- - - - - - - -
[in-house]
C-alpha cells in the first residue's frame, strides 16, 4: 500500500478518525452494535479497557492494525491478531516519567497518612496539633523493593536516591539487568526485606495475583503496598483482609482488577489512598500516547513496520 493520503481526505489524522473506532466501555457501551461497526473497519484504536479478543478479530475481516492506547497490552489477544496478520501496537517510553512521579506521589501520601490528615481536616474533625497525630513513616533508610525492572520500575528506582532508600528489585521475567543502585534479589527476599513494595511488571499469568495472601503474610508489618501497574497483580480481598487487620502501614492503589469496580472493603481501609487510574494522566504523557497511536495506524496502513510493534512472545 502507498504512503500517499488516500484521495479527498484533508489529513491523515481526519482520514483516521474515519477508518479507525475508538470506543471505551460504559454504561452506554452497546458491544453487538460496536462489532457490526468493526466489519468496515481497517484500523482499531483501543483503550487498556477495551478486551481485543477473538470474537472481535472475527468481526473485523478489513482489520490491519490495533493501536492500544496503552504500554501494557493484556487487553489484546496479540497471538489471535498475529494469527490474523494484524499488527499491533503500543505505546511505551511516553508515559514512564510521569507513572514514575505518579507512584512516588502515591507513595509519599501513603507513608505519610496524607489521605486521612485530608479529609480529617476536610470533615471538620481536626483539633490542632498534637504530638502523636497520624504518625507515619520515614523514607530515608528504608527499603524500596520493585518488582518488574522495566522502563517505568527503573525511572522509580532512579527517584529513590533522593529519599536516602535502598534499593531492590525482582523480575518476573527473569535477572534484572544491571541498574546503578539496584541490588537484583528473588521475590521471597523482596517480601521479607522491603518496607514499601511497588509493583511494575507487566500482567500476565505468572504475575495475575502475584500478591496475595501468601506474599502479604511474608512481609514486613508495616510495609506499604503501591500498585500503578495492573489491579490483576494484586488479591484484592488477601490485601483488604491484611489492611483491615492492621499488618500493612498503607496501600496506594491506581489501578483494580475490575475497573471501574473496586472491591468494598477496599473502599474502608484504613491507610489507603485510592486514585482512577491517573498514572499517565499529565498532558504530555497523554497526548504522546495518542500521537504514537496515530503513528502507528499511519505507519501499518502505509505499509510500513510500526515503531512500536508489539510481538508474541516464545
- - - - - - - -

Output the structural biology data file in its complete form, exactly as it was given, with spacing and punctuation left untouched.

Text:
[in-house]
C-alpha cells in the first residue's frame, strides 16, 4: 500500500478518525452494535479497557492494525491478531516519567497518612496539633523493593536516591539487568526485606495475583503496598483482609482488577489512598500516547513496520 493520503481526505489524522473506532466501555457501551461497526473497519484504536479478543478479530475481516492506547497490552489477544496478520501496537517510553512521579506521589501520601490528615481536616474533625497525630513513616533508610525492572520500575528506582532508600528489585521475567543502585534479589527476599513494595511488571499469568495472601503474610508489618501497574497483580480481598487487620502501614492503589469496580472493603481501609487510574494522566504523557497511536495506524496502513510493534512472545 502507498504512503500517499488516500484521495479527498484533508489529513491523515481526519482520514483516521474515519477508518479507525475508538470506543471505551460504559454504561452506554452497546458491544453487538460496536462489532457490526468493526466489519468496515481497517484500523482499531483501543483503550487498556477495551478486551481485543477473538470474537472481535472475527468481526473485523478489513482489520490491519490495533493501536492500544496503552504500554501494557493484556487487553489484546496479540497471538489471535498475529494469527490474523494484524499488527499491533503500543505505546511505551511516553508515559514512564510521569507513572514514575505518579507512584512516588502515591507513595509519599501513603507513608505519610496524607489521605486521612485530608479529609480529617476536610470533615471538620481536626483539633490542632498534637504530638502523636497520624504518625507515619520515614523514607530515608528504608527499603524500596520493585518488582518488574522495566522502563517505568527503573525511572522509580532512579527517584529513590533522593529519599536516602535502598534499593531492590525482582523480575518476573527473569535477572534484572544491571541498574546503578539496584541490588537484583528473588521475590521471597523482596517480601521479607522491603518496607514499601511497588509493583511494575507487566500482567500476565505468572504475575495475575502475584500478591496475595501468601506474599502479604511474608512481609514486613508495616510495609506499604503501591500498585500503578495492573489491579490483576494484586488479591484484592488477601490485601483488604491484611489492611483491615492492621499488618500493612498503607496501600496506594491506581489501578483494580475490575475497573471501574473496586472491591468494598477496599473502599474502608484504613491507610489507603485510592486514585482512577491517573498514572499517565499529565498532558504530555497523554497526548504522546495518542500521537504514537496515530503513528502507528499511519505507519501499518502505509505499509510500513510500526515503531512500536508489539510481538508474541516464545